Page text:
$ git rebase -i HEAD~3
Right after executing this command, your favorite editor will open up and present the list of commits you just selected (by providing a base commit).
As a reminder: although you might be tempted to do so, we do not change the commit message here. We only mark up the respective line with an “action keyword”. In our case, we want to
reword the commit (which means we’d like to change the commit message, but leave the rest of the commit as is).
Quite practically, all the available action keywords are documented at the bottom of this window — so there’s no need to remember anything by heart!
Once you’ve replaced the standard
pick keyword (which means “take the commit as is”) with your preferred action keyword, you can simply save and close the window.
After doing so, a new editor window will open that contains the current commit message. Finally, we’re allowed to do what we set out to do in the first place: edit this old commit’s message!
After making our change and then saving and closing the editor window, the interactive rebase session is complete — and our commit message is updated! 🎉
Deleting an Unwanted Commit
Interactive rebase also allows you to delete an old commit from your history that you don’t need (or want) anymore. Just imagine you have accidentally included a personal password in a recent commit: sensitive information like this should not, in most cases, be included in a codebase.
Also remember that simply deleting the information and committing again doesn’t really solve your problem: this would mean the password is still saved in the repository, in the form of your old commit. What you really want is to cleanly and completely delete this piece of data from the repository altogether!
Let’s start by determining the base commit for our interactive rebase session. Since we need to start at least at the bad commit’s parent, we’re using the “Optimize markup structure…” commit as our basis:
$ git rebase -i 6bcf266b
Notice that, this time, I’ve used a concrete SHA-1 hash in the
git rebase -i command. Instead of the commit hash, of course, I could have used
HEAD~2 to address that commit.
After executing this command, we’re again presented with a list of commits.
This time, we’re using the
drop action keyword to get rid of the unwanted commit. Alternatively, in this special case, we could also simply delete the whole line from the editor. If a line (representing a commit) is not present anymore when saving and closing the window, Git will delete the respective commit.
However you choose to do it, after you’ve saved and closed the editor window, the commit will be deleted from your repository’s history!
Combining Multiple Commits into One
Another use case for interactive rebase is when you want to combine multiple separate commits into a single one. Before we dive into how this works, let’s spend a few moments talking about when or why this could be valuable.
Generally speaking, making commits “bigger” (by combining multiple into one) is not a good strategy in most cases. The general rule of thumb is to keep commits as small as possible, because “small” means “easier to read and understand”. But there are situations where this can make sense nonetheless. Here are two examples:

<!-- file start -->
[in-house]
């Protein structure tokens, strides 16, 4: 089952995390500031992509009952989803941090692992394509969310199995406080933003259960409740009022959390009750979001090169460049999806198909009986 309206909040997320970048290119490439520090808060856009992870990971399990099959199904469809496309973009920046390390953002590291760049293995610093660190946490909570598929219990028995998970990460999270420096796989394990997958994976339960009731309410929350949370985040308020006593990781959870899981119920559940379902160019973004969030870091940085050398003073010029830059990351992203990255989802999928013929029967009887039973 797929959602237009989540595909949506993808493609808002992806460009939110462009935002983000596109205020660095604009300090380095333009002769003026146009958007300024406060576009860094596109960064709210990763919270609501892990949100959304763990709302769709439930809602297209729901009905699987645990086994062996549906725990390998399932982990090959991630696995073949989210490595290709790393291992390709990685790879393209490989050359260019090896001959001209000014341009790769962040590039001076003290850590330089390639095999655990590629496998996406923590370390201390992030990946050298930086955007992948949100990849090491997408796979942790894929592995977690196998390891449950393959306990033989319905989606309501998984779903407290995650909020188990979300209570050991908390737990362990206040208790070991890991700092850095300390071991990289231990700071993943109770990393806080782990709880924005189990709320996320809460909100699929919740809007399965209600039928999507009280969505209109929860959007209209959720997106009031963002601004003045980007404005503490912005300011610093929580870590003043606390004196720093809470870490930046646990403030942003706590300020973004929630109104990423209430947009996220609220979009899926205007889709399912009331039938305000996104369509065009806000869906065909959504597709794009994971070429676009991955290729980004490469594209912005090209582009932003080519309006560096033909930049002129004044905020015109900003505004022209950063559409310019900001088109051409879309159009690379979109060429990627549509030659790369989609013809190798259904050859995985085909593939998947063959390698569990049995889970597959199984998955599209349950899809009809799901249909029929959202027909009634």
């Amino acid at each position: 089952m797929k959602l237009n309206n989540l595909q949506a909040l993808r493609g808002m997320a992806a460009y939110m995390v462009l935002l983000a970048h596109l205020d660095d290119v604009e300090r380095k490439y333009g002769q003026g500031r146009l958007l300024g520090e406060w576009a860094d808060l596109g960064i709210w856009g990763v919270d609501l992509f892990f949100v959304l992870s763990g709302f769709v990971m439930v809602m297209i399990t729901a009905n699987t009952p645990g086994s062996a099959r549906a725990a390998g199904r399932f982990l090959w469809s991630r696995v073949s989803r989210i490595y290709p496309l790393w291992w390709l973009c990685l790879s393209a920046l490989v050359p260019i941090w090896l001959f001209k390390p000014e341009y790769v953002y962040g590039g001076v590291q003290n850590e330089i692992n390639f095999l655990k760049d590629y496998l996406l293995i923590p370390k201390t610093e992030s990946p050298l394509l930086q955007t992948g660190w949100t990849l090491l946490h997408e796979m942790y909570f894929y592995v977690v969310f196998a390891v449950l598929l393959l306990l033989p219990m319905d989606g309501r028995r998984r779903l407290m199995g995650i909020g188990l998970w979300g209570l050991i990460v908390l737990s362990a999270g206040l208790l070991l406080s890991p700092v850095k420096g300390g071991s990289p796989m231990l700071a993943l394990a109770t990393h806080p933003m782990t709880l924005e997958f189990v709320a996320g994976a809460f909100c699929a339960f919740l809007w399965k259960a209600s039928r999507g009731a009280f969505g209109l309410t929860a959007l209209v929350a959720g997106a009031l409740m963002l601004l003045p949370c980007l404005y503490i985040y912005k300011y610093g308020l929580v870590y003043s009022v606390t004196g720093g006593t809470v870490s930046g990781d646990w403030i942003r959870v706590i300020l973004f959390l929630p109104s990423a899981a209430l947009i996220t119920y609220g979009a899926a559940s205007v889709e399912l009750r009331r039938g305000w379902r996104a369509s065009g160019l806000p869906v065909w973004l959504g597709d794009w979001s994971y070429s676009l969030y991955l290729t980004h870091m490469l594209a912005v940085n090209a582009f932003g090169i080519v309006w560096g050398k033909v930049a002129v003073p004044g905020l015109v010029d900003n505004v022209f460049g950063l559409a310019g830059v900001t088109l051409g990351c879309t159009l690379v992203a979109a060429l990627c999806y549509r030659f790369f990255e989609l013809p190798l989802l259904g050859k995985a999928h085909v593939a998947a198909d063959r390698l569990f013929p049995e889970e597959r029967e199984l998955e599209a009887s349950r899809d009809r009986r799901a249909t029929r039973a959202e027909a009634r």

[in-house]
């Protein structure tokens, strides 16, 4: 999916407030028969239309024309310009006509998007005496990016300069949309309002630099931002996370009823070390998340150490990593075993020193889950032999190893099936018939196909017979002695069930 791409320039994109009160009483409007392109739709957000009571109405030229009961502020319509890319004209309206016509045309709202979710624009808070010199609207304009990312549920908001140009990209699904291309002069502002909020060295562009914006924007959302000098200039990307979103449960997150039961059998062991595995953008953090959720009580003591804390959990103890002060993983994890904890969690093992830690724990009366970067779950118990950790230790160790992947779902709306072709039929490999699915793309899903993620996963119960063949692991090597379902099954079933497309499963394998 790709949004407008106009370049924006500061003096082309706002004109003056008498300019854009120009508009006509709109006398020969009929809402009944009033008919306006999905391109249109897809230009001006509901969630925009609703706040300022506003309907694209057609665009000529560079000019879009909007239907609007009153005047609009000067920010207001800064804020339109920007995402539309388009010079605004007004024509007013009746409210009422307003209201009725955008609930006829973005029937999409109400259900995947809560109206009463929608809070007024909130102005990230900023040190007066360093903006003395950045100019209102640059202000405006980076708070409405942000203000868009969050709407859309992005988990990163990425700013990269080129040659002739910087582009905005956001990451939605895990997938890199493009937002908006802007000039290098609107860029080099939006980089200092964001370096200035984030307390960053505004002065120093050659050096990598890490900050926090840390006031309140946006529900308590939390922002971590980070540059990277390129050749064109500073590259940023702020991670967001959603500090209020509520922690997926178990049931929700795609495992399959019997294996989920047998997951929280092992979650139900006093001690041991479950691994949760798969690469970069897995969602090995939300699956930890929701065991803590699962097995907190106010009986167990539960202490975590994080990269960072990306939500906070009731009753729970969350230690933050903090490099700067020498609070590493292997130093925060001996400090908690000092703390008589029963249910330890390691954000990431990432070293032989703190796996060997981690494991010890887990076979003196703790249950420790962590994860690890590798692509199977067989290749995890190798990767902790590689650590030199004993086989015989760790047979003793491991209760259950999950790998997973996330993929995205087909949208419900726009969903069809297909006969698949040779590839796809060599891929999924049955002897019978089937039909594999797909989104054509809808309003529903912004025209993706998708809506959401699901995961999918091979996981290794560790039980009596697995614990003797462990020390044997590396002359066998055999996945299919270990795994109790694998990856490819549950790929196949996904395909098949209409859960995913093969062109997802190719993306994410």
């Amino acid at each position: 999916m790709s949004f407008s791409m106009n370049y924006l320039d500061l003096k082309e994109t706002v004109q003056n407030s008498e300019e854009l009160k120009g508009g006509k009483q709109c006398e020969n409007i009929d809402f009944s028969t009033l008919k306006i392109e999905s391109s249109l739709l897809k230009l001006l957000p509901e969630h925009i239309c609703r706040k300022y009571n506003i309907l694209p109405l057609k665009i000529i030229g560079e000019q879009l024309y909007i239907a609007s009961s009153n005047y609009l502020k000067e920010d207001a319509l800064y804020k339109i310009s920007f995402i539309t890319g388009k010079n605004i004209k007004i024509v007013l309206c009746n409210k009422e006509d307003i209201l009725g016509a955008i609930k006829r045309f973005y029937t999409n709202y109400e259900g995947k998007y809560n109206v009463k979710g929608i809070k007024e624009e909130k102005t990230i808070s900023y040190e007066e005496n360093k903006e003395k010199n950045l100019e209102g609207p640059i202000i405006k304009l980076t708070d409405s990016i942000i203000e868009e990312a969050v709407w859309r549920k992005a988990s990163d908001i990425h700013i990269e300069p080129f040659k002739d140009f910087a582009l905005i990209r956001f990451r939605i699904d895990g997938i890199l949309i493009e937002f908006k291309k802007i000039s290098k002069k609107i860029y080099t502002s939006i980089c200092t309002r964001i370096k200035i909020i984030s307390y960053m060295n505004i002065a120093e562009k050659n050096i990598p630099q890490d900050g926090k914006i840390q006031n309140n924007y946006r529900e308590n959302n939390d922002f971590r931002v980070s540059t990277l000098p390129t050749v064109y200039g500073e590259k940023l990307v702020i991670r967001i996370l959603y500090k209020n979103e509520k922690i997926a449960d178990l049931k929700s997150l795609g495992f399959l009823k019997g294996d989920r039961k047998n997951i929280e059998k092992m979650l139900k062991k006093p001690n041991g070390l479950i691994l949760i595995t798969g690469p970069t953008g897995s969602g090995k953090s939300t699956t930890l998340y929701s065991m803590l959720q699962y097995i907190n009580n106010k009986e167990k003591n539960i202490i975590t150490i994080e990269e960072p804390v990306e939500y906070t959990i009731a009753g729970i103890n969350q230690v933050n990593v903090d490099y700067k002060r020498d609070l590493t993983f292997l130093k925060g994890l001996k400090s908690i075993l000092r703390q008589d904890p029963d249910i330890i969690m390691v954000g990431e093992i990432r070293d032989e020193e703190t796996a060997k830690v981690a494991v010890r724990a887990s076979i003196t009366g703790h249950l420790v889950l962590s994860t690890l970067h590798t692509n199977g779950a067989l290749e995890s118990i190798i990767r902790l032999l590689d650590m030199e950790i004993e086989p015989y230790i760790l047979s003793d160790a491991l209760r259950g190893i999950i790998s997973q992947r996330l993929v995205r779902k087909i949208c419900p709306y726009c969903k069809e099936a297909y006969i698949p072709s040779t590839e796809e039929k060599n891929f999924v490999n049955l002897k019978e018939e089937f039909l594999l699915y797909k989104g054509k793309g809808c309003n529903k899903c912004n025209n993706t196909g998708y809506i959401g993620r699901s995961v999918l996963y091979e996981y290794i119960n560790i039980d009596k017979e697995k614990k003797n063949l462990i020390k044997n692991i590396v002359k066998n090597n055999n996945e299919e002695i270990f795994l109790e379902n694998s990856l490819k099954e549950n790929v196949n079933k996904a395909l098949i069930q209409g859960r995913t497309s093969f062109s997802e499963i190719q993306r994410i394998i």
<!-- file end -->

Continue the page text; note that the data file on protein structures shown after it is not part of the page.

- Imagine that you noticed a problem with an older commit. You might then go ahead and produce a new commit that fixes the problem. In such a situation, being able to combine these commits into a single one makes a lot of sense: the newer commit, after all, was just a “Band-Aid” to fix a problem that shouldn’t have been there in the first place. By combining these commits, it looks like there never was a problem in the first place!
- Another example is when you notice that you made things a bit too granular. Making small commits is all good and well, but littering your commit history with lots of unnecessarily small commits would mean overshooting the mark.
The rationale is the same in both examples: by combining two (or multiple) commits that should have been a single one in the first place, you’re producing a cleaner and more readable commit history!
Let’s walk through a practical example together and take the situation pictured below as our starting situation.
Let’s say that, semantically, it makes more sense for these two commits to be a single one. Using the
squash tool of interactive rebase, we can indeed combine them:
$ git rebase -i HEAD~3
By now, you’re already used to what happens next: an editor window opens up with a list of commits.
I already mentioned that we’re going to use the
squash action keyword in this case. There’s an important thing to know about how
squash works: the line you mark up with the keyword will be combined with the line directly above! This explains why I marked line 2 with the
squash keyword in our example.
After saving and closing this window, a new one will open up. This is because, by combining multiple commits, we are of course creating a new one. And this one needs a commit message, like any other commit, too!
What you see in the above screenshot is what Git prepared for us: it combined the commit messages of the respective original commits along with some comments. You’re free to delete the old messages and start fresh — or keep them and add some more information.
After saving and closing this editor window, we can proudly state: what used to be two separate commits is now a single one!
Harnessing the Power of Interactive Rebase
I hope you agree that Git’s interactive rebase tools can be very valuable! As developers, it’s important for us to strive for a clean and clear commit history. It’s a crucial ingredient in keeping a codebase healthy and easy to understand (both for your teammates, and yourself, after some time has passed).
If you want to learn more, I highly recommend the “First Aid Kit for Git”. It’s a (free) collection of short videos that show you how to clean up and undo mistakes in Git.